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District aids Nogales Wash flood fight

Los Angeles District
Published Aug. 25, 2017
U.S. Army Corps of Engineer Los Angeles District Commander Col. Kirk Gibbs visits District personnel and response sites to personally thank Corps, National Guard and local team members Aug. 23. The Corps responded to the emergency by providing technical advice and direct flood fight assistance.

U.S. Army Corps of Engineer Los Angeles District Commander Col. Kirk Gibbs visits District personnel and response sites to personally thank Corps, National Guard and local team members Aug. 23. The Corps responded to the emergency by providing technical advice and direct flood fight assistance.

U.S. Army Corps of Engineer Los Angeles District Commander Col. Kirk Gibbs visits District personnel and response sites to personally thank Corps, National Guard and local team members Aug. 23. The Corps responded to the emergency by providing technical advice and direct flood fight assistance.

U.S. Army Corps of Engineer Los Angeles District Commander Col. Kirk Gibbs visits District personnel and response sites to personally thank Corps, National Guard and local team members Aug. 23. The Corps responded to the emergency by providing technical advice and direct flood fight assistance.

An imminent threat of unusual flooding must exist and a state must request Corps assistance.

Under Public Law 84-99, the Flood Control and Coastal Emergency Act, the Corps of Engineers may provide assistance to communities to save human life, prevent immediate human suffering or mitigate public property damage. An imminent threat of unusual flooding must exist and a state must request Corps assistance. Arizona Gov. Douglas Ducey requested Corps assistance July 27.

An imminent threat of unusual flooding must exist and a state must request Corps assistance.

Under Public Law 84-99, the Flood Control and Coastal Emergency Act, the Corps of Engineers may provide assistance to communities to save human life, prevent immediate human suffering or mitigate public property damage. An imminent threat of unusual flooding must exist and a state must request Corps assistance. Arizona Gov. Douglas Ducey requested Corps assistance July 27.

NOGALES, Ariz. – Gov. Doug Ducey declared a state of emergency July 27 following monsoonal rains that threatened homes and infrastructure here. 

The U.S. Corps of Engineers responded to the emergency by providing technical advice and direct flood fight assistance. 

"This was a complex mission, where we had to quickly design and execute – with constrained time and resources – a plan to protect the people of Nogales, as well as their critical infrastructure," said Los Angeles District Commander Col. Kirk Gibbs. "Our team prepared and strengthened four locations along the channel that threatened life, health and safety of the community."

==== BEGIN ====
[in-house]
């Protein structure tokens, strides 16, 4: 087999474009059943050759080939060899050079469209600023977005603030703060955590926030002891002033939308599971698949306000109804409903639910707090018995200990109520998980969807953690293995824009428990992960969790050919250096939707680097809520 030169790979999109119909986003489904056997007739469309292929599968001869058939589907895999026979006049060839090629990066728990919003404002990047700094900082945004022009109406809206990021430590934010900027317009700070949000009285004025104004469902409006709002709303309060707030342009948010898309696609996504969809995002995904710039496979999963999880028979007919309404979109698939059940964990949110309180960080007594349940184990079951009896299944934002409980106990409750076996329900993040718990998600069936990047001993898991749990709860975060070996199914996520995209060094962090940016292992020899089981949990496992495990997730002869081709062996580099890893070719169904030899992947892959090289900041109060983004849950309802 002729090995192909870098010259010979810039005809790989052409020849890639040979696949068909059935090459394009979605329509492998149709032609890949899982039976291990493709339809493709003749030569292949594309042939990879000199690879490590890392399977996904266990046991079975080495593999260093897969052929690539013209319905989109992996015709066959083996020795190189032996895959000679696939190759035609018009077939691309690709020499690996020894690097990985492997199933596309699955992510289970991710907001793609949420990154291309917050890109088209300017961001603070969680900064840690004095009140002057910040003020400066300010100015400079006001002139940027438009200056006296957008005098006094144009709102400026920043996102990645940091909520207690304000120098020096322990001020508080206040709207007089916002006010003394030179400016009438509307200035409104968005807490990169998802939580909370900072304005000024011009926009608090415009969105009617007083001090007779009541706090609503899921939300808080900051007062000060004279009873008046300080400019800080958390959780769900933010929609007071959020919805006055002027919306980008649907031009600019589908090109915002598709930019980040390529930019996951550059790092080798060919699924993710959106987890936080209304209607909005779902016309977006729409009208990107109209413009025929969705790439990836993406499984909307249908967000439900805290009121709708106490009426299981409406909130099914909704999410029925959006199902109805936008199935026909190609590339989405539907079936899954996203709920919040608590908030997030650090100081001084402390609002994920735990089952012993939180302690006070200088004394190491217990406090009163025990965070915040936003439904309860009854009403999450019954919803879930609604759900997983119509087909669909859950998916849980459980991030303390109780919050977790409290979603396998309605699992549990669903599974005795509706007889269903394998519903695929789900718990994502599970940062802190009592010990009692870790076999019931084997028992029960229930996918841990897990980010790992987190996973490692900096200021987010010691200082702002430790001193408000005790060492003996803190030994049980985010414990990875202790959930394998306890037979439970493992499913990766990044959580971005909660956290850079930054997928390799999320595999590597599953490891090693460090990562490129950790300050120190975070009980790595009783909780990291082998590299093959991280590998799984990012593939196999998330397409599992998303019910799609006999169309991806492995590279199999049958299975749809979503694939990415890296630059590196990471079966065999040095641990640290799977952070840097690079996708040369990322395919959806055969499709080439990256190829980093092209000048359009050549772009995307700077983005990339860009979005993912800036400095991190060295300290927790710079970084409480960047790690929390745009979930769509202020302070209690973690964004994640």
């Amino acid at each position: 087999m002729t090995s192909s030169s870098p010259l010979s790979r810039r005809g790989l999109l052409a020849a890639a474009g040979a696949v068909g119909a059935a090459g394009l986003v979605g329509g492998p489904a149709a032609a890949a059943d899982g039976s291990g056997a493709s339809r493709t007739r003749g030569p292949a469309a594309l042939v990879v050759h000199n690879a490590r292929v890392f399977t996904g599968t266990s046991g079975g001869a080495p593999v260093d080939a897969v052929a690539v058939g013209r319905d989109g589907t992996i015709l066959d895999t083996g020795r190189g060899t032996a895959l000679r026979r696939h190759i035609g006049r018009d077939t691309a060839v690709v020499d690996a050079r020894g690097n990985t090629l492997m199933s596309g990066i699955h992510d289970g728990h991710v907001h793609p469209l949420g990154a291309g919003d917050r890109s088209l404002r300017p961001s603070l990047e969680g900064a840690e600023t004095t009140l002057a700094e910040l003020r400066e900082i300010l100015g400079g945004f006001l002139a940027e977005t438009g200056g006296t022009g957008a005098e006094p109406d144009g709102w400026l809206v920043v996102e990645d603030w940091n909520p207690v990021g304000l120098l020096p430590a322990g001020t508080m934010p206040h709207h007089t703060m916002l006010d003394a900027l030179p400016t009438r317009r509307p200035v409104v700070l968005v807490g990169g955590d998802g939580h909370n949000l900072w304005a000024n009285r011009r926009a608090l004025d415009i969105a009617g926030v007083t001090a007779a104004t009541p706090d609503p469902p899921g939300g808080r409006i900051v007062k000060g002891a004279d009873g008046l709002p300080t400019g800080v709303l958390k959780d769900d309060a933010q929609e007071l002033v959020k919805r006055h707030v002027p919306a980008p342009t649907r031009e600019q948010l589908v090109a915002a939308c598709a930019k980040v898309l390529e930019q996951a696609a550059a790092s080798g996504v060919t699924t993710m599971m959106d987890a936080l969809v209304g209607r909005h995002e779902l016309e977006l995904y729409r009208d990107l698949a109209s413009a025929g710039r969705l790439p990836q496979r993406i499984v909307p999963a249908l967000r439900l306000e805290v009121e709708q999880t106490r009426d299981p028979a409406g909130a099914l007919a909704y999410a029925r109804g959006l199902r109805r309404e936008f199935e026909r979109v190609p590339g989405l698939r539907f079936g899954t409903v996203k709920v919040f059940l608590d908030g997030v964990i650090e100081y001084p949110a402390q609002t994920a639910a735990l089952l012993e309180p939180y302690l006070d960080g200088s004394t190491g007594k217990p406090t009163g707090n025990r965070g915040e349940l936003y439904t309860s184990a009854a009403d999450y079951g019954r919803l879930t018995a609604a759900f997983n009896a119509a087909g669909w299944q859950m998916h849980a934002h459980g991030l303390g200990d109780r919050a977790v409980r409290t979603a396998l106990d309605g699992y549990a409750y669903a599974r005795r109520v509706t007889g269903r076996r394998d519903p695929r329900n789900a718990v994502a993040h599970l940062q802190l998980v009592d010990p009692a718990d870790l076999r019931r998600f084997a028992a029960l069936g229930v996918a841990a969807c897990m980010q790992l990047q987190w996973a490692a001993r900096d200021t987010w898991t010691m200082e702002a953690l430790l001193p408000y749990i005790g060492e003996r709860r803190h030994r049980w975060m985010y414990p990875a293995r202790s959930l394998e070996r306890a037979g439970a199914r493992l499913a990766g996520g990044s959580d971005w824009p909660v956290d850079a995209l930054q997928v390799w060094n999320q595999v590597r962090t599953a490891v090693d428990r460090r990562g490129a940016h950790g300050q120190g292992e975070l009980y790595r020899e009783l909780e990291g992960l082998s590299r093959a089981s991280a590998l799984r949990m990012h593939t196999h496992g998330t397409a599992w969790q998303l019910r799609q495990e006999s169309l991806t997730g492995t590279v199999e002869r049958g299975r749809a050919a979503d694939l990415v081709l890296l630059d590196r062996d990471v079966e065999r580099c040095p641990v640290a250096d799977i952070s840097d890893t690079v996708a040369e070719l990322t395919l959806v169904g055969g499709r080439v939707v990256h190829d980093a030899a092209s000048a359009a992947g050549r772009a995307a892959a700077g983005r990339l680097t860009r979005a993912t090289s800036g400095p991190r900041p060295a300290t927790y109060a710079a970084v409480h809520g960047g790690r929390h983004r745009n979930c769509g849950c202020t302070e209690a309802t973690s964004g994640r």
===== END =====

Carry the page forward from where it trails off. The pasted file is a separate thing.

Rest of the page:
The assistance was urgently needed to mitigate imminent flooding and a threat to public health at the Nogales Wash Channel, Ducey said. 

Under Public Law 84-99, the Flood Control and Coastal Emergency Act, the Corps may provide assistance to communities to save human life, prevent immediate human suffering or mitigate public property damage. An imminent threat of unusual flooding must exist and a state must request the Corps assistance. 

To further assist the flood fight effort, the governor activated the Arizona Army National Guard's 253rd Engineer Battalion Aug. 4. The guard placed concrete barriers, assembled and filled HESCO bastions and constructed earthen berms at key locations in the wash.  

"It was a pleasure working with the Arizona National Guard Soldiers; a true team effort for a complex mission where the federal and state governments worked together to protect the community," Gibbs said. "These Soldiers were true professionals, and they received critical training on their equipment, while simultaneously supporting an emergency operation to aid a community. In the future, we look forward to working with the state on any opportunities when we can conduct missions with them again, particularly emergency responses such as this." 

The initial damage occurred during monsoon rains July 23 to 24. According to the Santa Cruz County Flood Control District, flows for July 2017 were about equal to the entire 110-day monsoon season of 2016, with some areas receiving more than 13 inches of rain.  

"We must remain engaged with the state, county and city to discuss possible courses of action for the future to ensure the long-term stability of their flood control channel, which is critical to protecting much of the infrastructure for this vital border community," Gibbs said. "The county needs federal assistance for a long-term solution to stabilizing their stream banks." 

This week, Gibbs visited District personnel and response sites to personally thank Corps, National Guard and local team members. 

"Through an intense period of 24 days, we developed a plan, executed rapidly and efficiently, and helped a community in need of our resources and expertise," Gibbs said. "We built a relationship through trust with a city, a county, the National Guard and the state. I simply couldn't be prouder."